• Bank: this button switches between the A and B Bank of effects.
  • Pattern: the function of this knob varies from effect to effect, but essentially selects variations of the main effect. For example, when you're fine‑tuning a reverb, this knob alters the reverb time, in 16 steps; with delay/echo effects, it selects feedback values, and so on.
  • Edit 1/Edit 2: as you'd expect, these knobs allow you to edit two parameters per effect, with the parameters varying according to the current effect. Some reverbs use the knobs to alter diffusion and attack, some to alter pre‑delay and high‑frequency cut, while with chorus effects, they alter modulation delay and modulation frequency.
  • Low/High EQ: up to 12dB of cut or boost can be applied to the two bands of EQ. Centre frequencies vary according to the effect selected, although the majority are centred on 80Hz and 2kHz.
  • Mix: simply, a wet/dry effect mix control. At 12 o'clock, the untreated and treated signal have equal levels.
  • Manual/Memory: this button toggles between preset and user memory modes.
  • Effect: Toggles between effect and bypass.
  • Store: used to store edits in one of the 100 user memories: press once, choose a memory location with the memory up/down buttons next to the display, and press again.
  • Cancel: cancels a 'Store' operation.
  • MIDI: selects MIDI reception channel for program changes and MIDI controller messages.


Using the 1204 couldn't be simpler: choose an effect category, select the 'pattern' you want, within the category, and tweak the two parameters and EQ till you're happy. This is a surprisingly flexible system considering that there's only two parameters per effect available — in most cases, the parameters chosen are the ones you'd most want access to anyway. Although the display does its best by showing you the number of the current effect, and the Pattern and Edit 1 and 2 values when you tweak them, it's still a good idea to have the manual around, since it's tricky to keep track of exactly what these knobs are controlling, at least in your early days with the 1204.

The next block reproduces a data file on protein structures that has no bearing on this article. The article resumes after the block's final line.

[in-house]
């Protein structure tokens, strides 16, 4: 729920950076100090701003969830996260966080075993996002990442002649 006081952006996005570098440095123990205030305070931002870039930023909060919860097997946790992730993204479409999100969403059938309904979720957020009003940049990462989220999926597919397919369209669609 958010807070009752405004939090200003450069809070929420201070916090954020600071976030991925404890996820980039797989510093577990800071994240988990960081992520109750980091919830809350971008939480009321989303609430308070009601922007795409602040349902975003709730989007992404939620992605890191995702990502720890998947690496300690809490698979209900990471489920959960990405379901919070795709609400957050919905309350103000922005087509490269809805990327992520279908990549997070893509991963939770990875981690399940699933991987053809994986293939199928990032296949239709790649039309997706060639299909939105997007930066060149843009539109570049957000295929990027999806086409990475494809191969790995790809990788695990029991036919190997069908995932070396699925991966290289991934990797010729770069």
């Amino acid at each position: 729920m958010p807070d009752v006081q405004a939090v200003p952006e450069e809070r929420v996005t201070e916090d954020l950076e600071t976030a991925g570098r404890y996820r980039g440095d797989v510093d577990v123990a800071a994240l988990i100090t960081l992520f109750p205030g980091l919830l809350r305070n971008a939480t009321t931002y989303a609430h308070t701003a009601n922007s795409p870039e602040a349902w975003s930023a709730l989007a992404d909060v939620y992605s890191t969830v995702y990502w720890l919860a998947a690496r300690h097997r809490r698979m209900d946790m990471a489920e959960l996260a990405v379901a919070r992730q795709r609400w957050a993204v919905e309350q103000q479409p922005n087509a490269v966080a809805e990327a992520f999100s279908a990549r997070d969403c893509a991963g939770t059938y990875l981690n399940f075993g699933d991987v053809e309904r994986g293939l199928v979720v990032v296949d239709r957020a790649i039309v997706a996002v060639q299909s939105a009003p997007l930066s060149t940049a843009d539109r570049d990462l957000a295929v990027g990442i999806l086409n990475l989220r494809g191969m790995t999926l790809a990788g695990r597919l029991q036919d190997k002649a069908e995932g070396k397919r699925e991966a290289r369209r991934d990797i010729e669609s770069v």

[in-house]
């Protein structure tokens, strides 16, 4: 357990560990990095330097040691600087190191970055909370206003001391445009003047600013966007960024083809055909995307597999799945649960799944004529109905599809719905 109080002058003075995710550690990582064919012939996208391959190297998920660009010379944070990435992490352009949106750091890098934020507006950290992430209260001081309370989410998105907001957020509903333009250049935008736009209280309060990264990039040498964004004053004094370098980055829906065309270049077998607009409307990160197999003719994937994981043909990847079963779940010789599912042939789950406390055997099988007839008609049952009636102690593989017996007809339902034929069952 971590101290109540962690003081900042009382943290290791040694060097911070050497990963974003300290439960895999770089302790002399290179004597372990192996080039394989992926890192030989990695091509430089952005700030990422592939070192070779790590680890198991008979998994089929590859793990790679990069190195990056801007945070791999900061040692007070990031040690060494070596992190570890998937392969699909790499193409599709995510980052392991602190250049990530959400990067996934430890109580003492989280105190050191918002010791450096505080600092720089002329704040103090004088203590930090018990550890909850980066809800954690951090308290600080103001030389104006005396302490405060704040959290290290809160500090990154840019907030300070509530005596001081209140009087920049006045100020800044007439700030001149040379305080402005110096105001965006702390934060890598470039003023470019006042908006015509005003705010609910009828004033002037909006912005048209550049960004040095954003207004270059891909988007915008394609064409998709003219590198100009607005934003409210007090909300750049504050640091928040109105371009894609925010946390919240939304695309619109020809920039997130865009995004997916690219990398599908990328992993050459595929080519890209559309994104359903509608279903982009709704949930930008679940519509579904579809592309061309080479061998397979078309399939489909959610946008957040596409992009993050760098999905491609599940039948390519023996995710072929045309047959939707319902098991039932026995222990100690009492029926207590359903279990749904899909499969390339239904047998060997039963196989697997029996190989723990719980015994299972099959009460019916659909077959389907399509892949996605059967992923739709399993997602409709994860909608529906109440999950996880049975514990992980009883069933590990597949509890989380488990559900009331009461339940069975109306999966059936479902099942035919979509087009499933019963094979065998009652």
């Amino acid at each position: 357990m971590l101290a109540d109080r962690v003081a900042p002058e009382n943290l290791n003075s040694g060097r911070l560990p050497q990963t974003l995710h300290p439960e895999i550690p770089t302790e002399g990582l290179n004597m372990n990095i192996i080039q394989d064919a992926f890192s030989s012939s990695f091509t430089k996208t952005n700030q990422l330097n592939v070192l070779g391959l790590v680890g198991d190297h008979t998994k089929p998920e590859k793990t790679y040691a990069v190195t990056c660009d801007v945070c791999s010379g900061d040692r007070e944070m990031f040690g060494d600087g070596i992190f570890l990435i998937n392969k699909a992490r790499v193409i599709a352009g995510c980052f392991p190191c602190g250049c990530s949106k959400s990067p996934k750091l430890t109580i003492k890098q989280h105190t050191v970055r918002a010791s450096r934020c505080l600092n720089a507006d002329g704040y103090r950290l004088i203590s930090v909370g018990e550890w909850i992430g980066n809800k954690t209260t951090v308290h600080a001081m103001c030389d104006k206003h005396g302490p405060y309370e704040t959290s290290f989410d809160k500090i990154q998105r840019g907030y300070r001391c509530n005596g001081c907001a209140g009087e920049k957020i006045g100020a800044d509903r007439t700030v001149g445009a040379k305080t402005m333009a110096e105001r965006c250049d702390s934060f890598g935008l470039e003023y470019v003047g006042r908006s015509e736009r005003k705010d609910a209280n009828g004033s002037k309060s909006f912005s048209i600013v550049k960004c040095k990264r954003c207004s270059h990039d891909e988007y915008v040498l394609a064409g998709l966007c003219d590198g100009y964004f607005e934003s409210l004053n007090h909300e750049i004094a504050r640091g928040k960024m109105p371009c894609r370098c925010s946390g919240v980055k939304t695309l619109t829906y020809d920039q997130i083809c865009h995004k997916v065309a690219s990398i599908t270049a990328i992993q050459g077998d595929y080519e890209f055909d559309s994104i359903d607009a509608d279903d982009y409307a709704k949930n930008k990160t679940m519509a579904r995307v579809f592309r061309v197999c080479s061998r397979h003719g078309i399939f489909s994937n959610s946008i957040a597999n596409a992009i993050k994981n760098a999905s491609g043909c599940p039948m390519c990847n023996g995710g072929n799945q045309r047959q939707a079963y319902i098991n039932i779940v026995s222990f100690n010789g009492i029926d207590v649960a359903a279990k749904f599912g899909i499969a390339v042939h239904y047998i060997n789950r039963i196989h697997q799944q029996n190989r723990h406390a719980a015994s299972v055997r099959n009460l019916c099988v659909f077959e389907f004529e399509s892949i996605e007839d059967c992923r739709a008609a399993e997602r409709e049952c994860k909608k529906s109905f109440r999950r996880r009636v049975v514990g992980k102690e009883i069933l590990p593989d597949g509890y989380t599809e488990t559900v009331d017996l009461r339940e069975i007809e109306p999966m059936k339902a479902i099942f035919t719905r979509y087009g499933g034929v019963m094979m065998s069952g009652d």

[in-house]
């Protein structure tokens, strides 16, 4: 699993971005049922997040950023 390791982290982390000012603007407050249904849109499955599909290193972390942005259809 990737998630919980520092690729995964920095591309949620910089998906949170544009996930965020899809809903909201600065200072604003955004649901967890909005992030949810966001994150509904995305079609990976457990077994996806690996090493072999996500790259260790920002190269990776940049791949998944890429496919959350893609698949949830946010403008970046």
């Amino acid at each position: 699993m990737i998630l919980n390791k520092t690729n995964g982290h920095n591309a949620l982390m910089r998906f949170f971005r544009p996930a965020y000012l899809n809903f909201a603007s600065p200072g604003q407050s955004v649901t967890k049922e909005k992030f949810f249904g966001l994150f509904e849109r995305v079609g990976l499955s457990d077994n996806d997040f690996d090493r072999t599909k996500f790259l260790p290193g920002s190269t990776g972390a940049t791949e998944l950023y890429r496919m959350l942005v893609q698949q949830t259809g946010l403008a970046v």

One slightly odd thing is that once you've saved an edited effect, in preset mode, you need to hit the mode button and go into 'Memory' mode to access your edits.

Listen & Learn

And how does it sound? Rather good, actually. Reverbs are generally perfectly usable for synths and instrumental material, though less ideal for percussion and vocals. Even treatments specifically designed for drums and percussion suffer from a little graininess, and the overall effect can be artificial. However, you can always indulge in some heavy tweaking of the EQ and selected parameters.